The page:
YOUNGSTOWN, Ohio (WKBN) – Daniel Sims doesn’t finish a lot of sentences, but he doesn’t have to.
It’s the tone of his voice — heavy, slow, quiet — and his gestures, as he talks about the last year of his life and the effort to clean up his house so he can move back in after the city had it red tagged — or declared uninhabitable — this week, that tell you all need to know about what is trying to say and, more importantly, how he feels.
The red tag came on the heels of a fire early Monday morning that destroyed his nephew’s car in the drive of Sims’ 411 W. Marion Ave. home and damaged the side of the house.
The fire comes on the heels of the murder his nephew, Damon Sims, 22, who was shot and killed in front of the house Aug. 22 after he got in an argument with a man who parked in front of the house.
Before that, Sims was the dealing with the death of his mother, who died six months before his nephew was killed, then a brother. Then, in his own words, “about three minutes later, my nephew got killed.”
He did not sugarcoat it when asked how the last year of his life has been.
“Very depressed,” he said as he stood outside on the sidewalk in the freezing rain. “I don’t do death good.”
Sims, 58, has lived in the neighborhood his entire life and said that while the city has done a good job getting rid of a lot of the blight, the drug addicts and prostitutes on the street are a problem. In a word, he said, they don’t respect or understand the concept of personal space.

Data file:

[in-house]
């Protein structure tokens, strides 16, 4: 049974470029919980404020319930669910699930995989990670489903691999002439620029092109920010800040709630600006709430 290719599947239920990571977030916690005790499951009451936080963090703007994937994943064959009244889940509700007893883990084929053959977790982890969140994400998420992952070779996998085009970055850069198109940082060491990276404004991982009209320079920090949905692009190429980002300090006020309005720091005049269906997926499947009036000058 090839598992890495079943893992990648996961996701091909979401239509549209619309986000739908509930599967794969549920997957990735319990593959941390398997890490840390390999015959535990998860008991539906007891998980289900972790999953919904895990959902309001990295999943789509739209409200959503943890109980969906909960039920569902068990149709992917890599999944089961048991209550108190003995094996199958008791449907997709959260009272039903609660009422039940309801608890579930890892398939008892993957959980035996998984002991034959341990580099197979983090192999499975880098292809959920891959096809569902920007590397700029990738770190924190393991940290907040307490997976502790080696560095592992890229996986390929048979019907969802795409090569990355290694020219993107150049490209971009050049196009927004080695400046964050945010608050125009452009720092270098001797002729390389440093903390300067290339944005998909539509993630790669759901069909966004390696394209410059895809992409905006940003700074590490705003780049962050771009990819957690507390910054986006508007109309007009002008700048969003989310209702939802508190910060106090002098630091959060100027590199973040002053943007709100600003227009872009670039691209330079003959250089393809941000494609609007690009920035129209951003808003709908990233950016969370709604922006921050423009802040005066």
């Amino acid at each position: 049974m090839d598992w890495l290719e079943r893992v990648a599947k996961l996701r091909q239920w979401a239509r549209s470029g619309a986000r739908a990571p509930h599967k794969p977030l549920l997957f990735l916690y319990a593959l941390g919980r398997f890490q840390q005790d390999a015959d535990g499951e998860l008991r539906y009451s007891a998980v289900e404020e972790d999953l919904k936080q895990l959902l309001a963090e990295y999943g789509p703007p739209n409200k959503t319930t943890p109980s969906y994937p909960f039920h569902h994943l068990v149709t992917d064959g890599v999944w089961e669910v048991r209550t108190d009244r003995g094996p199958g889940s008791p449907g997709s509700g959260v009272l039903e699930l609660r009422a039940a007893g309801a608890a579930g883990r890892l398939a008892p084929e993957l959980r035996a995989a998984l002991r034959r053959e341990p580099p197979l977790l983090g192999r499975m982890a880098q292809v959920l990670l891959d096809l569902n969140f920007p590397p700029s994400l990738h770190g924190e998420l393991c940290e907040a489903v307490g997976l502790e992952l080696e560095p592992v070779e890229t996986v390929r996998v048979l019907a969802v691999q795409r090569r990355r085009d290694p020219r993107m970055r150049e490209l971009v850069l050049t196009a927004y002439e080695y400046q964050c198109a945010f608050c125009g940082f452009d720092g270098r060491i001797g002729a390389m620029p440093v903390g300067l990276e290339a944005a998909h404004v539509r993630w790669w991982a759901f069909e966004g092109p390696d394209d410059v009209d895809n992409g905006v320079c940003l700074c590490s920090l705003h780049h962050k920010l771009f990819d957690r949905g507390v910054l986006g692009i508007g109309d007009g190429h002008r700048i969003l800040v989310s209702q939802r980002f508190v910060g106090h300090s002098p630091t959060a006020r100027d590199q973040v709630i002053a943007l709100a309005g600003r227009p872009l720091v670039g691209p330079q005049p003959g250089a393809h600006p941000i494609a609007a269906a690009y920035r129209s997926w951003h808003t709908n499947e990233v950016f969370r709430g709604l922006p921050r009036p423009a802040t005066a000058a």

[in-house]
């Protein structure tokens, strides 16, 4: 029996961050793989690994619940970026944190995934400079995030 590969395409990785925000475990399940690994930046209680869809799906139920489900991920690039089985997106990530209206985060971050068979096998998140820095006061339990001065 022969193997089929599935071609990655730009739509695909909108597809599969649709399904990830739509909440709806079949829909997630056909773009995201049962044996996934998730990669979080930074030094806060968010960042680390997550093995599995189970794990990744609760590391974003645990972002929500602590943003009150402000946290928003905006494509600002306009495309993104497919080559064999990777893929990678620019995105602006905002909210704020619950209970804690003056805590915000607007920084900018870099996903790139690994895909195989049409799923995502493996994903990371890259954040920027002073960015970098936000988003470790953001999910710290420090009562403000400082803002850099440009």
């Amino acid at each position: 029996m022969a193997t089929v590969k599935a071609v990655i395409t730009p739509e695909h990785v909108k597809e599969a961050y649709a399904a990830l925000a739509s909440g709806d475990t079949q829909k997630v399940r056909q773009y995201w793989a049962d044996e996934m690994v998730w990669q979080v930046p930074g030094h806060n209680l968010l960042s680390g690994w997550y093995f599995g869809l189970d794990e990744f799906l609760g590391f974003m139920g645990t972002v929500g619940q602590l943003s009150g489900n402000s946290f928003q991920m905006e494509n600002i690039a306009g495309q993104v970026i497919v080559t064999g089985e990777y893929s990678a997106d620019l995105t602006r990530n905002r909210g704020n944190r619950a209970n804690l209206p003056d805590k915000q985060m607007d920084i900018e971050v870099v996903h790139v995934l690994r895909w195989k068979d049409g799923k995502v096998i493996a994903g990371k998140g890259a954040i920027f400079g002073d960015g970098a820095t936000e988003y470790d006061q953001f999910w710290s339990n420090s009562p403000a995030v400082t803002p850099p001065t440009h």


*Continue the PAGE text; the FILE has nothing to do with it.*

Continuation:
“It’s been rough,” Sims said.
Still, he said, “it’s progressively getting better,” because of the demolition.
But there is a lot of room for improvement, he said. Gesturing at a vacant lot next to his house with a vacant house next to the lot, he said, “it’s embarrassing to have so much…” and he stopped talking. There was nothing more that needed to be said.
There wasn’t much to be said about his nephew, either, who he said was “more like a son” than a nephew. The case is still unsolved and that, he said, is very frustrating because he believes the police know who did it and he does not understand why they have not made an arrest.
Detective Sgt. Dave Sweeney, the lead investigator on the case, said investigators need a witness to come forward who is willing to testify in court in order for an arrest to be made.
Also frustrating is because of COVID-19 crisis, Sims is not able to go any of the substance abuse recovery meetings he runs or attends. Sims said he was a once a drug addict but has been clean for 18 years.
He said anyone who is addicted can get clean if they acknowledge they have a problem. Getting a sponsor and attending meetings is also very important, he said.
One thing that seems to cheer him up is work. He’s been a plumber in Youngstown for 20 years with his own business, A1 Plumbing, and has an A-plus rating from the Better Business Bureau, he said.
“Best plumber in Youngstown,” he said with a rare smile, one of the few smiles of our conversation.
Friday, Sims’ house was a swarm of activity. There was an electrician to turn the power back on. A couple of friends who had old cars in a vacant lot across the street were there to move them and others were there to help him clean. Someone had been dumping in his back yard and Sims said he plans to spend the weekend cleaning it up.
The car was set on fire about 2:15 a.m. Monday. Fire reports said the cause is undetermined. Sims said he will be having it towed this weekend. The side of the house next to where the car is parked is heavily damaged, but Sims said he will be repairing that also.
Sims vowed to have the house ready by Monday. He trudged toward the side door in the freezing rain past a memorial for his nephew that was in danger of being obscured by high grass.
“When all the death started happening, I…” then he said something unintelligible. For a man who doesn’t do death well, he is still, despite all that has happened to him, doing life pretty well.